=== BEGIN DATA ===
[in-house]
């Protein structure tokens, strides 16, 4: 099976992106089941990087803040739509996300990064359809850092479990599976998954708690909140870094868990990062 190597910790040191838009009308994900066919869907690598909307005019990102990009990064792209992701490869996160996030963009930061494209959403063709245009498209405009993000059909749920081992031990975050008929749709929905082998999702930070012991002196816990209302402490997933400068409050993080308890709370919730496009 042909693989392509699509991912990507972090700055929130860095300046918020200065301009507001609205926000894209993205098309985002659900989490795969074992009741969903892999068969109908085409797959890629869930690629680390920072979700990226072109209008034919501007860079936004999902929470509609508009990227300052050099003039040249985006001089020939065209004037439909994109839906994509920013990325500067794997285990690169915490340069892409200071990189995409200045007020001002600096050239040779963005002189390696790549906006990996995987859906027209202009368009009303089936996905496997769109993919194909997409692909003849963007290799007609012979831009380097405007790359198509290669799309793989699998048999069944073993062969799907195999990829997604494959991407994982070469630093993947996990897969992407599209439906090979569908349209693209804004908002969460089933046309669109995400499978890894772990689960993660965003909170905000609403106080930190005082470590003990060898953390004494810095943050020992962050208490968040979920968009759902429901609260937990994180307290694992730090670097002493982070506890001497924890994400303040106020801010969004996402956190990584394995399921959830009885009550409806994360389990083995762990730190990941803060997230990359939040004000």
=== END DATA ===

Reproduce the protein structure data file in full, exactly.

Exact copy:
[in-house]
């Protein structure tokens, strides 16, 4: 099976992106089941990087803040739509996300990064359809850092479990599976998954708690909140870094868990990062 190597910790040191838009009308994900066919869907690598909307005019990102990009990064792209992701490869996160996030963009930061494209959403063709245009498209405009993000059909749920081992031990975050008929749709929905082998999702930070012991002196816990209302402490997933400068409050993080308890709370919730496009 042909693989392509699509991912990507972090700055929130860095300046918020200065301009507001609205926000894209993205098309985002659900989490795969074992009741969903892999068969109908085409797959890629869930690629680390920072979700990226072109209008034919501007860079936004999902929470509609508009990227300052050099003039040249985006001089020939065209004037439909994109839906994509920013990325500067794997285990690169915490340069892409200071990189995409200045007020001002600096050239040779963005002189390696790549906006990996995987859906027209202009368009009303089936996905496997769109993919194909997409692909003849963007290799007609012979831009380097405007790359198509290669799309793989699998048999069944073993062969799907195999990829997604494959991407994982070469630093993947996990897969992407599209439906090979569908349209693209804004908002969460089933046309669109995400499978890894772990689960993660965003909170905000609403106080930190005082470590003990060898953390004494810095943050020992962050208490968040979920968009759902429901609260937990994180307290694992730090670097002493982070506890001497924890994400303040106020801010969004996402956190990584394995399921959830009885009550409806994360389990083995762990730190990941803060997230990359939040004000």